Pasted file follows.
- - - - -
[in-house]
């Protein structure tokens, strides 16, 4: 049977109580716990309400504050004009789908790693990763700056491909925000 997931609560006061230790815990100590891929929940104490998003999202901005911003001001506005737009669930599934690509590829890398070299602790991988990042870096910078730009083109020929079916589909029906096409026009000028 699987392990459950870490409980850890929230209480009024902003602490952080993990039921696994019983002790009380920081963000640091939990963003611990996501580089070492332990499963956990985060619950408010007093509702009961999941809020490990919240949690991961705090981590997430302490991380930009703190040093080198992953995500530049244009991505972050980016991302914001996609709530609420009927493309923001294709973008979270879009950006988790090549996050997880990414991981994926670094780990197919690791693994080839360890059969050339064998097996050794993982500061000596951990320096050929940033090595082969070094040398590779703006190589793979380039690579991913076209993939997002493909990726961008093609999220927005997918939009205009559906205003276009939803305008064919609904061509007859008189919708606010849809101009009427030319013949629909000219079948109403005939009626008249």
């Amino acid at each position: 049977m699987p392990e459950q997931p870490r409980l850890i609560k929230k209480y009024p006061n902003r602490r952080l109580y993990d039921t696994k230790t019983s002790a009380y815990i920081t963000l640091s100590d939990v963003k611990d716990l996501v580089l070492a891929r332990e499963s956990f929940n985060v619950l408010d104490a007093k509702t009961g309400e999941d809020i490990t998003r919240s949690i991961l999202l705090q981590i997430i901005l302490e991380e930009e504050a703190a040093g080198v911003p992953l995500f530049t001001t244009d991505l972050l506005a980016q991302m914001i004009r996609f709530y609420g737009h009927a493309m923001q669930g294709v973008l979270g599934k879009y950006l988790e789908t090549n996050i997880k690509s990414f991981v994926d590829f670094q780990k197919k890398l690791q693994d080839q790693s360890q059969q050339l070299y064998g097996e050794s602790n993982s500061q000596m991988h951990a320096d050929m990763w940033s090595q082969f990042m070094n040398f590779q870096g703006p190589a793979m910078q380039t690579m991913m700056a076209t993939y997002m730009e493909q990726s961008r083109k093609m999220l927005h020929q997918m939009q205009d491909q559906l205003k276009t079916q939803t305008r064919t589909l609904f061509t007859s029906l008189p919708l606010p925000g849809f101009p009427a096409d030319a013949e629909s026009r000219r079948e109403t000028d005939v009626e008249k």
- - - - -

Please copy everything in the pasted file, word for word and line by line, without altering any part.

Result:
[in-house]
């Protein structure tokens, strides 16, 4: 049977109580716990309400504050004009789908790693990763700056491909925000 997931609560006061230790815990100590891929929940104490998003999202901005911003001001506005737009669930599934690509590829890398070299602790991988990042870096910078730009083109020929079916589909029906096409026009000028 699987392990459950870490409980850890929230209480009024902003602490952080993990039921696994019983002790009380920081963000640091939990963003611990996501580089070492332990499963956990985060619950408010007093509702009961999941809020490990919240949690991961705090981590997430302490991380930009703190040093080198992953995500530049244009991505972050980016991302914001996609709530609420009927493309923001294709973008979270879009950006988790090549996050997880990414991981994926670094780990197919690791693994080839360890059969050339064998097996050794993982500061000596951990320096050929940033090595082969070094040398590779703006190589793979380039690579991913076209993939997002493909990726961008093609999220927005997918939009205009559906205003276009939803305008064919609904061509007859008189919708606010849809101009009427030319013949629909000219079948109403005939009626008249």
């Amino acid at each position: 049977m699987p392990e459950q997931p870490r409980l850890i609560k929230k209480y009024p006061n902003r602490r952080l109580y993990d039921t696994k230790t019983s002790a009380y815990i920081t963000l640091s100590d939990v963003k611990d716990l996501v580089l070492a891929r332990e499963s956990f929940n985060v619950l408010d104490a007093k509702t009961g309400e999941d809020i490990t998003r919240s949690i991961l999202l705090q981590i997430i901005l302490e991380e930009e504050a703190a040093g080198v911003p992953l995500f530049t001001t244009d991505l972050l506005a980016q991302m914001i004009r996609f709530y609420g737009h009927a493309m923001q669930g294709v973008l979270g599934k879009y950006l988790e789908t090549n996050i997880k690509s990414f991981v994926d590829f670094q780990k197919k890398l690791q693994d080839q790693s360890q059969q050339l070299y064998g097996e050794s602790n993982s500061q000596m991988h951990a320096d050929m990763w940033s090595q082969f990042m070094n040398f590779q870096g703006p190589a793979m910078q380039t690579m991913m700056a076209t993939y997002m730009e493909q990726s961008r083109k093609m999220l927005h020929q997918m939009q205009d491909q559906l205003k276009t079916q939803t305008r064919t589909l609904f061509t007859s029906l008189p919708l606010p925000g849809f101009p009427a096409d030319a013949e629909s026009r000219r079948e109403t000028d005939v009626e008249k």